It has been reported that nine major U.S. airlines are farming out aircraft maintenance at twice the rate of four years ago and now hire outside contractors for more than 70% of major work. Contractors located in foreign countries handled one-quarter of the outsourced maintenance. The Transportation Department’s inspector general found that U.S. oversight of repair facilities is lagging. Investigators said the Federal Aviation Administration has failed to closely track how much maintenance is outsourced and where it is performed. The report concluded that even though the FAA has taken steps to improve, “the agency still faces challenges in determining where the most critical maintenance occurs and ensuring sufficient oversight.”
As a result of the airlines’ effort to lower costs, heavy airframe maintenance is being shifted from in-house mechanics and engineers to hundreds of repair companies in the United States, Canada, Mexico and countries in Central America and Asia. Nine major airlines examined by the inspector general outsourced 71% of their heavy air frame maintenance ‘ repairs and servicing to an aircraft’s body, wings and tail ‘ in 2007, compared with 34% in 2003. Also, 27% of that work was performed at foreign repair facilities.
The airlines examined in the report were AirTran Airways, Alaska Airlines, America West Airlines, Continental Airlines, Delta Air Lines, JetBlue Airways, Northwest Airlines, Southwest Airlines, and United Airlines. The inspector general says American Airlines, the nation’s largest domestic carrier, was not included because it handles most maintenance in-house. The FAA relies heavily on the airlines ‘ and the repair facilities themselves ‘ to make sure outsourced repairs meet the air safety standards and requirements of the individual airlines.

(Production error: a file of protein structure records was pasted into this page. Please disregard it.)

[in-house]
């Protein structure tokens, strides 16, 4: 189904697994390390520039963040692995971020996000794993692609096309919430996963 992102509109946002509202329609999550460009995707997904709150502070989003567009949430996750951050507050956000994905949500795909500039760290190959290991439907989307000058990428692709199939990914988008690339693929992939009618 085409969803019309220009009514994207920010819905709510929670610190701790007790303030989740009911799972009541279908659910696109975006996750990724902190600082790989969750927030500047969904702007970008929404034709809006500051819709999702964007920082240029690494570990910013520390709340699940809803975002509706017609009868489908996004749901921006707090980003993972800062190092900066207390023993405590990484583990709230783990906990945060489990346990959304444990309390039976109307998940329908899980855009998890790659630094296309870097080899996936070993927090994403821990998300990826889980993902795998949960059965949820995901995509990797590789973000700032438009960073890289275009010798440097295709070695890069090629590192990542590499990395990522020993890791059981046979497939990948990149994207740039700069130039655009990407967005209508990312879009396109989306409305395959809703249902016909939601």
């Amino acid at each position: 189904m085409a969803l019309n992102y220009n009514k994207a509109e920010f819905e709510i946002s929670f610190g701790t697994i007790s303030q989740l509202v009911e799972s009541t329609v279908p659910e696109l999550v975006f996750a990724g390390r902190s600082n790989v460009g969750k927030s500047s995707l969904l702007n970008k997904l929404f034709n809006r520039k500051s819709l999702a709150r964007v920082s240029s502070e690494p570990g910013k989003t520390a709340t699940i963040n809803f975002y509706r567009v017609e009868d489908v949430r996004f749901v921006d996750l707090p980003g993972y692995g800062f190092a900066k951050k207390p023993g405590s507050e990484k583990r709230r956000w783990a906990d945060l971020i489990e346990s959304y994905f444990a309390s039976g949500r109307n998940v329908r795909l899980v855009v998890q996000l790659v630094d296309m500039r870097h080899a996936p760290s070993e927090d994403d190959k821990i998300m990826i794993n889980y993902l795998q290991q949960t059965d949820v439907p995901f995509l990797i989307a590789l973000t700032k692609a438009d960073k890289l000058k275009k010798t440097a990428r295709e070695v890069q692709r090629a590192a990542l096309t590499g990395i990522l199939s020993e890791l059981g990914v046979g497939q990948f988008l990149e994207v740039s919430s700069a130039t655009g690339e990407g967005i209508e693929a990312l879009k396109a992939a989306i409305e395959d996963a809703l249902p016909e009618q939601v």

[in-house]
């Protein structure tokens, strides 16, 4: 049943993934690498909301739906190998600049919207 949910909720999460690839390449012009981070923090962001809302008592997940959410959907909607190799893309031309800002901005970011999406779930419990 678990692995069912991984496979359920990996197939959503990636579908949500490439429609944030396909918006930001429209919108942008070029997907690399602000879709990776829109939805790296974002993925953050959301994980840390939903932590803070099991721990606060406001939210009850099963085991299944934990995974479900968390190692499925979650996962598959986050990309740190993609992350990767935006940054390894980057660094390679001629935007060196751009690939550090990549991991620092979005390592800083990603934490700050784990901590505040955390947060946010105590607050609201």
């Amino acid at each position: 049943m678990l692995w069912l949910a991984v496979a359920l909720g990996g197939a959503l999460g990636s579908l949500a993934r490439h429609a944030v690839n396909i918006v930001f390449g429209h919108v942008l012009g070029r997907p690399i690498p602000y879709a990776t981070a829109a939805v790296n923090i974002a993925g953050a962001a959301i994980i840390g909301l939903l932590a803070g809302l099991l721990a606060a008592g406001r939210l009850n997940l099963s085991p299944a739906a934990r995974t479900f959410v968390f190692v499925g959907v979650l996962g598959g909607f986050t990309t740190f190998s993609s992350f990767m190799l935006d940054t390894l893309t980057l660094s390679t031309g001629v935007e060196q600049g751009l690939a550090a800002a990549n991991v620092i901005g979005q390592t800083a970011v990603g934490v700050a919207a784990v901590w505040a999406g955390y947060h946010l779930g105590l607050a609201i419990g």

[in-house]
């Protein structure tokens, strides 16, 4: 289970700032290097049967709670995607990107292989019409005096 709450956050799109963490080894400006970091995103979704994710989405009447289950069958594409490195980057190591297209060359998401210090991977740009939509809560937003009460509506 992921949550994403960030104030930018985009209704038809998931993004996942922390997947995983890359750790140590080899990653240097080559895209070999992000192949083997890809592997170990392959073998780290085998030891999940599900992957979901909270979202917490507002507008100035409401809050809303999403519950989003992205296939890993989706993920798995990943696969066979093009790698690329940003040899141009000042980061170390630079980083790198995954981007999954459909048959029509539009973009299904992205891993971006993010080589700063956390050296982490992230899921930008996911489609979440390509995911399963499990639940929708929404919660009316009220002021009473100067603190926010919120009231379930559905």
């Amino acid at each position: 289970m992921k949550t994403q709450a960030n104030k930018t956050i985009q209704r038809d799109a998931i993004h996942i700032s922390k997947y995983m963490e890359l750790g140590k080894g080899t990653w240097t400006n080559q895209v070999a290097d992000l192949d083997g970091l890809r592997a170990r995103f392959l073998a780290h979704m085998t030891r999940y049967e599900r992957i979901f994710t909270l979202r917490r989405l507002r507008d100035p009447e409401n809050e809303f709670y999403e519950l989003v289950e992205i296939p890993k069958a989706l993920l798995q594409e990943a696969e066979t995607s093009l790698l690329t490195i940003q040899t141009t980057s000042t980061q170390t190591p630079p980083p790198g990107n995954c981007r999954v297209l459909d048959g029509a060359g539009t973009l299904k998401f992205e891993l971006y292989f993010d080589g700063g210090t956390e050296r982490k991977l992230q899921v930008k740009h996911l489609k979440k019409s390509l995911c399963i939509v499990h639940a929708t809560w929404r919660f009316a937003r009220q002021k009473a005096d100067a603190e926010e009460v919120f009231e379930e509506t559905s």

The FAA requires each repair station to have a government inspection at least once a year. But, the report says those inspections often are not being conducted by agency inspectors most familiar with standards and requirements of the airline whose planes are being repaired. As much as five years lapsed between visits to some major maintenance facilities by inspectors assigned to individual airlines. Inspectors not assigned to a specific airline may not be familiar with the special maintenance requirements of that airline’s planes, which are often customized.
The report cited a foreign facility, which repairs engines for an unidentified airline that had not been inspected by an FAA inspector assigned to that airline in five years, a period in which the facility had repaired 39 of the air carrier’s engines. That is totally unacceptable and is impossible to understand.
The report recommends that the FAA require airlines to provide more complete information on the extent and location of outsourced repairs, ensure air carriers and repair stations are better able to spot and correct problems, and improve the documentation of inspection results. The FAA agrees it needs to do more and actually agreed with all of the inspector general’s recommendations. The agency says it has procedures in place that “already address some of the recommendations,” and “have some projects in progress that address others.”
It appears the FAA has a long way to go toward resolving the outsourcing issue. Many believe the FAA doesn’t have enough inspectors to adequately oversee all the repair stations and their subcontractors. This is especially true as it relates to foreign repair stations. The lack of oversight is said to extend beyond the adequacy of repairs to background checks of employees.
Source: Associated Press
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